As we covered in the previous installment of this series, shortly after the draft, the Chicago Blackhawks acquired defenseman Calvin de Haan from the Carolina Hurricanes for Anton Forsberg and Gustav Forsling. This time we are going to take a look at the other piece of that trade – forward Aleksi Saarela.
Blackhawks Improve Their Prospect Pool
Saarela could be a diamond in the rough and should not be looked like just a “throw-in” type of player. The 22-year-old is coming off a career season with the Charlotte Checkers in the AHL that ended with a Calder Cup championship. He scored 30 goals and 54 points in 69 regular-season games. In his 17 playoff games, he lit the lamp seven times while piling up eight assists.
“You’ve got to be mentally tough and it’s a tough series playing against the best teams in the league and playing against top lines every night,” Saarela told the Blackhawks official website about his playoff experience. “You have to be ready in every situation for what’s going on on the ice and I felt like it was kind of a learning experience at the start, but once I stepped in, I felt comfortable to deal with that.”
Related – Meet the New Blackhawks: Dominik Kubalik
The Hurricanes have a deep pool of offensive prospects, which is part of the reason Saalera has spent nearly all of his time in the AHL. He did make his NHL debut in Game 5 of the Hurricanes’ first-round playoff series versus the Washington Capitals but did not find the scoresheet.
He will get every chance to earn an NHL spot with the Blackhawks, as they do not have nearly as many prospects upfront as Carolina does. At the very least, he will be a big fish in a small pond if he has to spend time with the Rockford IceHogs this season.
Saarela’s Shot Is Down Right Deadly
Whether you read scouting reports or hear it directly from coaches, the first thing that comes to mind about Saarela is his shot.
The Athletic’s prospect analyst Corey Pronman on Saarela: “Saarela had a strong second season in the AHL, as a top scorer for the top team in the league. Saarela is a talented player with speed and skill, but what makes him deadly is his shot. He’s got a 70 if not an 80 grade wrist shot that he can absolutely rip to the top corner from any spot in the offensive zone. His above-average speed and skill allow him to create space to make the most of that shot. My issues with Saarela are, while he’s skilled, it’s not high-end skill; he’s small and he leans on his shot too much, refusing to play between the dots. He may not have enough dimensions for the NHL but the talent is there and the production, so I think he could make it.”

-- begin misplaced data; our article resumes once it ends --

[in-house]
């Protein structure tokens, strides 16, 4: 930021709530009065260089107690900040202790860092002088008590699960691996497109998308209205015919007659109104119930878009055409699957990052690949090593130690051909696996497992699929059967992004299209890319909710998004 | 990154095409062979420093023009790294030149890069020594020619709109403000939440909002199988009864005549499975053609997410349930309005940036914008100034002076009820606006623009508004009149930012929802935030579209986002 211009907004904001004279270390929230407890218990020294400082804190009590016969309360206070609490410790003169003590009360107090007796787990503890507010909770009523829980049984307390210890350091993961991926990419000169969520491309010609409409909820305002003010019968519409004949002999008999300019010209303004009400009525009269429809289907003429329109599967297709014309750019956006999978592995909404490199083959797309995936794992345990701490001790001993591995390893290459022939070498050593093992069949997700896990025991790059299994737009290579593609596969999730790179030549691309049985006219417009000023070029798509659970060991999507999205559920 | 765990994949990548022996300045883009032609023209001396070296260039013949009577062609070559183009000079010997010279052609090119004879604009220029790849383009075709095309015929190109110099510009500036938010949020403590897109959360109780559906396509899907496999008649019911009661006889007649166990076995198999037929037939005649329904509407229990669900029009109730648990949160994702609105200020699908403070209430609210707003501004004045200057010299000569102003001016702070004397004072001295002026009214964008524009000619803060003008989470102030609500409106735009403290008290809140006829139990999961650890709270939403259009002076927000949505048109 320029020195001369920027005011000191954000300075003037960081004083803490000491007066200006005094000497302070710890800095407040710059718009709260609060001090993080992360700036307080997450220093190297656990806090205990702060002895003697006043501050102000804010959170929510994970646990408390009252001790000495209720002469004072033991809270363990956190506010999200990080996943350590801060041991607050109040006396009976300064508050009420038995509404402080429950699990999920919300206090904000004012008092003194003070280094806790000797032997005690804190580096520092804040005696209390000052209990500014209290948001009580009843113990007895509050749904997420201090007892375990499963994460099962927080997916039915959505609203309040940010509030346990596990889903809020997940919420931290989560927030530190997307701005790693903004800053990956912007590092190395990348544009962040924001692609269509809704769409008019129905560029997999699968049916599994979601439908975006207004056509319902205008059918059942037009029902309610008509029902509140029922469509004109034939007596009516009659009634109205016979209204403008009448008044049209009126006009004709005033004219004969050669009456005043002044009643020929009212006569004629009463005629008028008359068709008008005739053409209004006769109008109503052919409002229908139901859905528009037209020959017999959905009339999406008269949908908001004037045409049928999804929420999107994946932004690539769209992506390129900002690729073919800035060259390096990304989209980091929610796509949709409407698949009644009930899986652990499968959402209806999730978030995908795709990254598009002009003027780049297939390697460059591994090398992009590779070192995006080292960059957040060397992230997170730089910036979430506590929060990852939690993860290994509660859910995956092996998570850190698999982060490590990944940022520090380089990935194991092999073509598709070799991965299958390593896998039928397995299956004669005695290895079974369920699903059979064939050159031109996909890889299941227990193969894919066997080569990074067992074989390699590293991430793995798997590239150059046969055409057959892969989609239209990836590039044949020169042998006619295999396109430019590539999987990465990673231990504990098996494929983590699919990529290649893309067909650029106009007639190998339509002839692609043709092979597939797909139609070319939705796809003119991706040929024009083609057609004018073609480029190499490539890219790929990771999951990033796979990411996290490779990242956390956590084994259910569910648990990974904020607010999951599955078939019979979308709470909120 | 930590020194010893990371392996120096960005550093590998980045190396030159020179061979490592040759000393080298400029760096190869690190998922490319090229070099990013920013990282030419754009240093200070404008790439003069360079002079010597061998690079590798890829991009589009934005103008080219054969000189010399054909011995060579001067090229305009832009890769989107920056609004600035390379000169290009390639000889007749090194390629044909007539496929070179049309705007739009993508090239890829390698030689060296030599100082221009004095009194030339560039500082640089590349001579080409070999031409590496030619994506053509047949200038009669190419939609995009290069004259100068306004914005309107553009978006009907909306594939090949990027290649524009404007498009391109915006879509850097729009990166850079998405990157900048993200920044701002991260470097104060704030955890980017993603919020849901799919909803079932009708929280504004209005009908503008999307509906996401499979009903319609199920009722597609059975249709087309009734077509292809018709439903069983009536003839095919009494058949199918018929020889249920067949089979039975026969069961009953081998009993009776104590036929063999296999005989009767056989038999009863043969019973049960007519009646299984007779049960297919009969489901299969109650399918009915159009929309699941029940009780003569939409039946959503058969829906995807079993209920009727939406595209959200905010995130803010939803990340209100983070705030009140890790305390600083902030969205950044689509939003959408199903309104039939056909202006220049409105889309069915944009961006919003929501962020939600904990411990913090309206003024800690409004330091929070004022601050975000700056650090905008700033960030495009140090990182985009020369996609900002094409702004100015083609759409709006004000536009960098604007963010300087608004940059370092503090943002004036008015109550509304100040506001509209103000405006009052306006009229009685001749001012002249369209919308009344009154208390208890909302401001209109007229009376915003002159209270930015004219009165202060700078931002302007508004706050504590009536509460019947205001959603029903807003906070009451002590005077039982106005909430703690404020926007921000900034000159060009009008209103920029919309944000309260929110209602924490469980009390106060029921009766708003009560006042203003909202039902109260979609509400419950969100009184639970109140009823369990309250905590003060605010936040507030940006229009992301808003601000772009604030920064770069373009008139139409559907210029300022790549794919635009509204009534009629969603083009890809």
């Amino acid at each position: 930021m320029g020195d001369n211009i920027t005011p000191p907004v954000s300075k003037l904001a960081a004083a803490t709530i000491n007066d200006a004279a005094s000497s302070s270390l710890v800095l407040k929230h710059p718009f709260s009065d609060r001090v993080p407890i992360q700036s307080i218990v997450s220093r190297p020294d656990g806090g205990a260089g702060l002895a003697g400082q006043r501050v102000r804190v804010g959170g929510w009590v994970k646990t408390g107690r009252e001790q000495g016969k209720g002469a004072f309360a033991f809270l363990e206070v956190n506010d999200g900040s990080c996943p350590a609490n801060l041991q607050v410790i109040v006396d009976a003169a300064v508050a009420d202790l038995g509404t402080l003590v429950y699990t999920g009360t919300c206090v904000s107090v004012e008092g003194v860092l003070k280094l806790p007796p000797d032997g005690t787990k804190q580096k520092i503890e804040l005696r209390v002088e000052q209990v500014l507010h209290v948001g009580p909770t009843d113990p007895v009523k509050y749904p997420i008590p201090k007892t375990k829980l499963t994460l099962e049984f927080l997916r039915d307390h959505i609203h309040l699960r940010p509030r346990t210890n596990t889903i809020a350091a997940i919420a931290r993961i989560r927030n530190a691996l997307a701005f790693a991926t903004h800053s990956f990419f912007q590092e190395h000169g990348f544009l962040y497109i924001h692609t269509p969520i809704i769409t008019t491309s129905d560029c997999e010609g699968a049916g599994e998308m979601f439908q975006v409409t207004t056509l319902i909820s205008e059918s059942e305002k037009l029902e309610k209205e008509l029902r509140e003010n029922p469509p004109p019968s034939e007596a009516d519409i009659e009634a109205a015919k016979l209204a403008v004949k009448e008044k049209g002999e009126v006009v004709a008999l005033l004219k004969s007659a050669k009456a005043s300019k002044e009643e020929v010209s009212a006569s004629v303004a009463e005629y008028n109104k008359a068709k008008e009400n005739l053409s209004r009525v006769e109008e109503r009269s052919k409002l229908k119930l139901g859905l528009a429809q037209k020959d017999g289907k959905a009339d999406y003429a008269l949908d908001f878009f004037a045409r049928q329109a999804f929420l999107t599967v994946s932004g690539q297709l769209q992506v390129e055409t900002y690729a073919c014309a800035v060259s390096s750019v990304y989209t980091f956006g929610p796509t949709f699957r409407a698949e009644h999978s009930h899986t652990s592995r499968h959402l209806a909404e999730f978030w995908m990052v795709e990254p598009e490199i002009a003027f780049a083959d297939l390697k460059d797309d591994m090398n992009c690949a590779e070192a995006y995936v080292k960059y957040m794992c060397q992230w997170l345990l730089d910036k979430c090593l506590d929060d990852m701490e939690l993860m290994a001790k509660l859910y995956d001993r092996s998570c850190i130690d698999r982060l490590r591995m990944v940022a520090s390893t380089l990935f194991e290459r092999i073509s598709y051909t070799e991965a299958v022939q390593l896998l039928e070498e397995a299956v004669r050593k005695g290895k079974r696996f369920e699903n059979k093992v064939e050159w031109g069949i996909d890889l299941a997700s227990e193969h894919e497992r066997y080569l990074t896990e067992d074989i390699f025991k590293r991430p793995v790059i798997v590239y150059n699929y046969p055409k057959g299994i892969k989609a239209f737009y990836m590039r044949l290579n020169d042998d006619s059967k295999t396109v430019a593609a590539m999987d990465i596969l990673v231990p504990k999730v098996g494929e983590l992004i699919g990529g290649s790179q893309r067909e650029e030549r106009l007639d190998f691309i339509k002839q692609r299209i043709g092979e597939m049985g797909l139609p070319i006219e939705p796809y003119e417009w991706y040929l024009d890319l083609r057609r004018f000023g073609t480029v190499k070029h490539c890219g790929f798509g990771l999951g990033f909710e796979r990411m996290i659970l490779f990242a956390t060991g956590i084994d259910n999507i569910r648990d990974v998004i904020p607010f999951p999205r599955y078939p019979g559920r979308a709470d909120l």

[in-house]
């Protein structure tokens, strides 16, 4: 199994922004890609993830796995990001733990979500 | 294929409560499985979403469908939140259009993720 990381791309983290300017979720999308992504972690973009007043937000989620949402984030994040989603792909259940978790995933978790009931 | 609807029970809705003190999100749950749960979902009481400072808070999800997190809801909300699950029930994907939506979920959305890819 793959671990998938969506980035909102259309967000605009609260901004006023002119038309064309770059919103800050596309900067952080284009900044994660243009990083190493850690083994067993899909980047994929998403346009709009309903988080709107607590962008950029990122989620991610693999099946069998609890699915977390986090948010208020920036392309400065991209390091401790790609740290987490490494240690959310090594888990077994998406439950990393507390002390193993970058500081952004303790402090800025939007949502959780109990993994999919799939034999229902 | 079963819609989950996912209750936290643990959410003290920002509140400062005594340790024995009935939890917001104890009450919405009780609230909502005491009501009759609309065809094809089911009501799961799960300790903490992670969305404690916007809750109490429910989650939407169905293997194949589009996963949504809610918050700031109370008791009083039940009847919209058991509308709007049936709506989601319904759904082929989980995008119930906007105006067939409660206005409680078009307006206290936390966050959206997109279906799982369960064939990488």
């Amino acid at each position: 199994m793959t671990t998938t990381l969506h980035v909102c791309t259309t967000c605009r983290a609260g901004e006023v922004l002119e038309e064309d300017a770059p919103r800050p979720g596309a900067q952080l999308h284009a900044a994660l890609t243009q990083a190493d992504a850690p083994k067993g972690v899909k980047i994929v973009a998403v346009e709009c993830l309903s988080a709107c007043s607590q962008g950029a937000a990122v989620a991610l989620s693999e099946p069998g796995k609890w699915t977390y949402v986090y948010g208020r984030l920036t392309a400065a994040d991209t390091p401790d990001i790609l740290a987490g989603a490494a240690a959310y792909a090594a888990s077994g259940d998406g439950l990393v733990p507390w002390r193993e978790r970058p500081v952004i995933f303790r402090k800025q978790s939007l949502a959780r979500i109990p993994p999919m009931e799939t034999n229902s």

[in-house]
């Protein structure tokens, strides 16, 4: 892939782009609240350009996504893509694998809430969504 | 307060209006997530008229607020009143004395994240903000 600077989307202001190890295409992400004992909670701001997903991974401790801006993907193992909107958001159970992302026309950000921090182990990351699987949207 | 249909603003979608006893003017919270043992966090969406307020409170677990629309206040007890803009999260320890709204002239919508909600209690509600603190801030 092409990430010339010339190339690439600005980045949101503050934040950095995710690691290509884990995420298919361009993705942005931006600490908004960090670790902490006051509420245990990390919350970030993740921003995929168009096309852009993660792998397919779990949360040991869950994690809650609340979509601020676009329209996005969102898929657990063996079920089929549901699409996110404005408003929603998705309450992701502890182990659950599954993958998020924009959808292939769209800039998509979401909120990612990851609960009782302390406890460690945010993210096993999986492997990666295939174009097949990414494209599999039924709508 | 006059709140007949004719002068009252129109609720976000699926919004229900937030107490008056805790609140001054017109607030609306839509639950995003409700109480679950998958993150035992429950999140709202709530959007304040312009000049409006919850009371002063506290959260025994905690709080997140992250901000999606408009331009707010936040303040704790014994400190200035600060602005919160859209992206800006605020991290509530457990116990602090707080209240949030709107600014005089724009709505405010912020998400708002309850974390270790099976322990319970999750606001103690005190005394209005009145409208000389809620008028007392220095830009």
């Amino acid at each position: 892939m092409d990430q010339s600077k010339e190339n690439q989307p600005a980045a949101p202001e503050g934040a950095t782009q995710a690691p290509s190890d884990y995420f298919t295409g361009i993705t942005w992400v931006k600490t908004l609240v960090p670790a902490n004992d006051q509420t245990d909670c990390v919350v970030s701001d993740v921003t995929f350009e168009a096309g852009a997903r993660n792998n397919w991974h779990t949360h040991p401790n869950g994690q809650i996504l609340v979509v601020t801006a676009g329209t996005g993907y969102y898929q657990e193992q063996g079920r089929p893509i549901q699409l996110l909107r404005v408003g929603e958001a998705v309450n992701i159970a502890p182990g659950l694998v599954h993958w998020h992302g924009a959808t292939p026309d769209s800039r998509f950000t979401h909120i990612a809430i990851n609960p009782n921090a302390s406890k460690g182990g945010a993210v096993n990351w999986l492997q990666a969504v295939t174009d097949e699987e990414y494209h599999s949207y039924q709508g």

From “NHL Trade Grades: What the Calvin de Haan swap means for the Blackhawks and Hurricanes,” The Athletic – 6/24/19
I got to watch Saarela closely during the Calder Cup Final in June. He is an intriguing prospect who can play both the center and left-wing position. He creates plenty of scoring chances, either with his passing or his very good shot. He is a fluid and fast skater and has the hands to match is active feet.
He scored one of the biggest goals of the AHL’s championship series. The Chicago Wolves built an early 3-1 lead, in Game 4, before Saarela completed the comeback with a wicked shot that beat goaltender Oscar Dansk to the short side.
The Checkers went on to win the contest and took a 3-1 series lead, winning the Calder Cup one game later.
“He’s dangerous from all over the ice, no matter where he shoots from,” former Checkers head coach Mike Vellucci said of Saarela after the Game 4 win. “(His shot) is heavy, it’s quick. It catches you by surprise.
“I had an argument with Steve Smith in Carolina last year. He thought Justin Faulk’s wrist shot was harder. I said ‘No, I think his (Saarela) is.’ It’s the hardest shot I’ve seen. It’s an unbelievable release.”
The Plan Is to Play in the NHL From Day One
Hurricanes general manager Don Waddell gave some insight on why he decided to include Saarela in the de Haan trade to John Dietz of the Daily Herald.
While Saarela definitely has some upside, he still has a lot of work to do in order to make the permanent jump to the NHL.
“Obviously it’s my goal to play in the NHL every game,” Saarela said. “It was a cool experience to play that one playoff game in Washington and I’m going to work my ass off during the summer so I can be even closer to making the dream come true.”
If he cannot make the opening night roster out of training camp, Saarela will be a welcomed addition to the IceHogs lineup. Rockford was the lowest-scoring team in the entire AHL last season and did not have a single player score 20 goals for them.